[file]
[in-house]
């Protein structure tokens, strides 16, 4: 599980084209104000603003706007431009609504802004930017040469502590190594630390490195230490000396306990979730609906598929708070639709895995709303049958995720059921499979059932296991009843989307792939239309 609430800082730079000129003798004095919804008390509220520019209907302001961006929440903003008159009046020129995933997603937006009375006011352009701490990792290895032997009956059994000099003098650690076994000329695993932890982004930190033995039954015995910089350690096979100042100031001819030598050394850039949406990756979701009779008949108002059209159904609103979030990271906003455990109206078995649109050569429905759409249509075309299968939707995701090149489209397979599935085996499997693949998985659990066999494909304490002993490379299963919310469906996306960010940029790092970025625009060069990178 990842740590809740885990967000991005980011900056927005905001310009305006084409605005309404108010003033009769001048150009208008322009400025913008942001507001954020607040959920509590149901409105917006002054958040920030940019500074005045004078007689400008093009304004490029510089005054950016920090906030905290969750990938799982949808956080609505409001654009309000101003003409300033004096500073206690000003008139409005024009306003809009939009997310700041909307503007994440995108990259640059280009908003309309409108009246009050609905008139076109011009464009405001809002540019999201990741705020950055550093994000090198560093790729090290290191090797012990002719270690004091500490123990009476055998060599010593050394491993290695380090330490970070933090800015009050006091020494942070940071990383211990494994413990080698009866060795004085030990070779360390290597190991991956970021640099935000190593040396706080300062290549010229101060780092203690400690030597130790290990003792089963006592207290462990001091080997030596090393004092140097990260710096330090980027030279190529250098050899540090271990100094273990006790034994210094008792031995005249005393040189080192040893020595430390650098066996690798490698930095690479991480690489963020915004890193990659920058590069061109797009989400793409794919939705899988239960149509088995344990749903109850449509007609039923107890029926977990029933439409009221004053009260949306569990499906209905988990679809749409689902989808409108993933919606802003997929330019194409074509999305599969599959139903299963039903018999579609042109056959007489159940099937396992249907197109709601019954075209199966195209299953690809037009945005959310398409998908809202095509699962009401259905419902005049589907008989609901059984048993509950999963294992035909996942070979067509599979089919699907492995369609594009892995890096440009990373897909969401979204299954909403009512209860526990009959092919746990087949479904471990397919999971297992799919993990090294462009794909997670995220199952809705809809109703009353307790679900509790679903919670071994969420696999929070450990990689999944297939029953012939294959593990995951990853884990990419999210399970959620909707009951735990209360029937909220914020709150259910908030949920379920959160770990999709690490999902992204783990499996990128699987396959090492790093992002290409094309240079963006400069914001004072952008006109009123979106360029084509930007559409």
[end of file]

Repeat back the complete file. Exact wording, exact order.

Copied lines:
[in-house]
């Protein structure tokens, strides 16, 4: 599980084209104000603003706007431009609504802004930017040469502590190594630390490195230490000396306990979730609906598929708070639709895995709303049958995720059921499979059932296991009843989307792939239309 609430800082730079000129003798004095919804008390509220520019209907302001961006929440903003008159009046020129995933997603937006009375006011352009701490990792290895032997009956059994000099003098650690076994000329695993932890982004930190033995039954015995910089350690096979100042100031001819030598050394850039949406990756979701009779008949108002059209159904609103979030990271906003455990109206078995649109050569429905759409249509075309299968939707995701090149489209397979599935085996499997693949998985659990066999494909304490002993490379299963919310469906996306960010940029790092970025625009060069990178 990842740590809740885990967000991005980011900056927005905001310009305006084409605005309404108010003033009769001048150009208008322009400025913008942001507001954020607040959920509590149901409105917006002054958040920030940019500074005045004078007689400008093009304004490029510089005054950016920090906030905290969750990938799982949808956080609505409001654009309000101003003409300033004096500073206690000003008139409005024009306003809009939009997310700041909307503007994440995108990259640059280009908003309309409108009246009050609905008139076109011009464009405001809002540019999201990741705020950055550093994000090198560093790729090290290191090797012990002719270690004091500490123990009476055998060599010593050394491993290695380090330490970070933090800015009050006091020494942070940071990383211990494994413990080698009866060795004085030990070779360390290597190991991956970021640099935000190593040396706080300062290549010229101060780092203690400690030597130790290990003792089963006592207290462990001091080997030596090393004092140097990260710096330090980027030279190529250098050899540090271990100094273990006790034994210094008792031995005249005393040189080192040893020595430390650098066996690798490698930095690479991480690489963020915004890193990659920058590069061109797009989400793409794919939705899988239960149509088995344990749903109850449509007609039923107890029926977990029933439409009221004053009260949306569990499906209905988990679809749409689902989808409108993933919606802003997929330019194409074509999305599969599959139903299963039903018999579609042109056959007489159940099937396992249907197109709601019954075209199966195209299953690809037009945005959310398409998908809202095509699962009401259905419902005049589907008989609901059984048993509950999963294992035909996942070979067509599979089919699907492995369609594009892995890096440009990373897909969401979204299954909403009512209860526990009959092919746990087949479904471990397919999971297992799919993990090294462009794909997670995220199952809705809809109703009353307790679900509790679903919670071994969420696999929070450990990689999944297939029953012939294959593990995951990853884990990419999210399970959620909707009951735990209360029937909220914020709150259910908030949920379920959160770990999709690490999902992204783990499996990128699987396959090492790093992002290409094309240079963006400069914001004072952008006109009123979106360029084509930007559409």